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Aeromedical service coming to Prince George.

Losing a friend is difficult. Losing a friend when you know you possibly could have saved them if you had been there to help, is even more difficult.

That’s exactly what happened to Miles Randell and Jordan Lawrence.

In January, 2014, Lawrence, a Primary Care Paramedic Advanced, and Randell, an Advanced Life Support Paramedic, were called to help their team leader and station chief who had suffered a cardiac arrest on a hiking trail.

“(We) weren’t allowed to hike up the trail to get to the patient’s side,” said Randell. “As a result he passed away.”

A few months later they responded to a similar call of a 24-year-old woman who had also suffered a cardiac arrest.

“She was in a location where BC Ambulance paramedics couldn’t respond,” he said. “We bent the rules and, after four hours of CPR, were able to transport her to a specialty resource and she made a complete recovery.”

In the case of their friend, they followed the rules and lost their friend. In the case of the woman, they bent the rules and saved her life.

“We realized there was a massive gap in the provision of pre-hospital care in British Columbia,” Randell said. Paramedics can’t always get to injured people and search and rescue crews don’t have the training or the equipment to provide advanced life support or critical care life-saving care.

 

With a goal of fixing that gap, they started doing some research. That research took them to Switzerland and discovered that Canada is behind Europe, Australia and New Zealand in when it comes to this kind of service which integrates aeromedical and rescue skills.

That led them to form TEAAM Aeromedical, based out of Squamish, which primarily provides helicopter rescues, but it also has a four-by-four ambulance and fixed-wing capability. Randell is the president and Lawrence is the vice-president. TEAAM stands for Technical Evacuation Advanced Aero Medical and it is a registered society.

On October 19, 2018 they responded to their first call, which was to help a logger in the Harrison Lake area who had been hit by a tree, which shattered his spine and collapsed his lung.

“We were able to get there within 35 minutes of the accident,” Randell said. “We were able to provide advanced life support care. We took his pain away with medications, we performed an ultrasound … and then we were able to transport him directly to a trauma centre.”

The man was under the care of a neurosurgeon within about 90 minutes of being hurt. Without TEAAM Aeromedical, the trip to hospital would likely have been about 14 hours and the man likely would have been paralyzed.

 “For a minimal cost (of about $4,500, which was paid by the employer), he was able to walk again and we saved the medical system about $9 million,” Randell said.

They provide a similar level of care as a BC Ambulance Critical Care Air Ambulance or STARS. They employ advance life support, critical care, and primary care paramedics; critical care and emergency nurses; and emergency physicians.

Now, with a couple of years of operation under their belt, TEAAM Aeromedical is coming to Prince George.

“We are expanding our response area from our Team 1 base in Squamish, which can cover about one-third of the province, to establish a base in Prince George, which is our Team 2 base, so we can provide aeromedical rescue to northern B.C.”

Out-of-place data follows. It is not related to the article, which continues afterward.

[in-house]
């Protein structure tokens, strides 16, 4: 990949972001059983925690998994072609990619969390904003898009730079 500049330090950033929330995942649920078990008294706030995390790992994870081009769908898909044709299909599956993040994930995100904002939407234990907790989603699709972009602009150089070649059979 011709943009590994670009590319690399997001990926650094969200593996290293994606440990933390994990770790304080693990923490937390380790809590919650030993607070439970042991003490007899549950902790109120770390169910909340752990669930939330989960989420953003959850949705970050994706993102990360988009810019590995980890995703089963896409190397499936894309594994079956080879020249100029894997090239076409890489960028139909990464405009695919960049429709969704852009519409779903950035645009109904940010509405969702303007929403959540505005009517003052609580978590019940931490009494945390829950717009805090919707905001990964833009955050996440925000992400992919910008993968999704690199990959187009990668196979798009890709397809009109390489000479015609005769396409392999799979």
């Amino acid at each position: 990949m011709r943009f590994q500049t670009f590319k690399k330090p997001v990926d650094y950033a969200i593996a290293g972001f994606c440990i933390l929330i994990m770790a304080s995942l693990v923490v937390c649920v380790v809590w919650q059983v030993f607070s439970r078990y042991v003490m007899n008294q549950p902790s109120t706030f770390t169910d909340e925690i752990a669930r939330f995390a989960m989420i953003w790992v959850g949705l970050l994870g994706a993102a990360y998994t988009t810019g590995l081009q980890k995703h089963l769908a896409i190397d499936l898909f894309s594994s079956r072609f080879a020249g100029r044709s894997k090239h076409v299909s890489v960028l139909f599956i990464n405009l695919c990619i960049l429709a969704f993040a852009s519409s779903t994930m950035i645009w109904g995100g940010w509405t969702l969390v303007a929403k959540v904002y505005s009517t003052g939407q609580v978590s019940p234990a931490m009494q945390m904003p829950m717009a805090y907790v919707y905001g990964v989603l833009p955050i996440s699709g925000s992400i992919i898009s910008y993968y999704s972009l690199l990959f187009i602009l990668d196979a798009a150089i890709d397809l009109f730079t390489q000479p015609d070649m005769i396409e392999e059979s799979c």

He stresses they fill a gap and do not infringe on the work of the BC Ambulance Service or search and rescue.

While similar services have been talked about for the North for some time, they have ultimately depended on government for funding and, regrettably, not been funded. TEAAM Aeromedical has a different funding model, which is a patronage program.

“It’s similar to a membership where you have an annual fee to have access to our program and up until recently, people were paying for their rescue,” said Randell. “Now we refer people to insurance programs.” Patronages cost $100 per worker per year or $50 per recreationalist per year and are key to keeping the programs day to day costs covered.

An individual can spend about $25 and get insurance coverage or a company can spend about $180 and get coverage for a large number of people.

“It becomes quite affordable that way,” Randell said. “The patronage cost covers the day-to-day operations and the insurance side covers the cost of recoveries.”

The company is looking to be operation in Prince George this fall with a crew of about 50, who work on-call. Eventually, they hope, to have a full time staffing contingent here in Prince George. They are negotiating with Yellowhead Helicopters to provide the helicopters. Jesse Flegel is the TEAAM 2 Base Manager in Prince George.

The company had a public information and recruiting session in Prince George this week that was well attended.

The company will start fundraising shortly to provide the equipment and training they will need here in Prince George.

“As soon as we have the funding secured (about $300,000), we should be able to launch on a call-out basis within 60 days,” Randell said.

If anyone wants to help out, they are more than willing to meet.

“We want to get here as quick as we can because we know people are suffering,” said Lawrence.

TEAAM Aeronautical president Miles Randell (left), TEAAM 2 base manager Jesse Flegel, and vice-president Jordan Lawrence are getting ready to establish a base in Prince George. Bill Phillips photo

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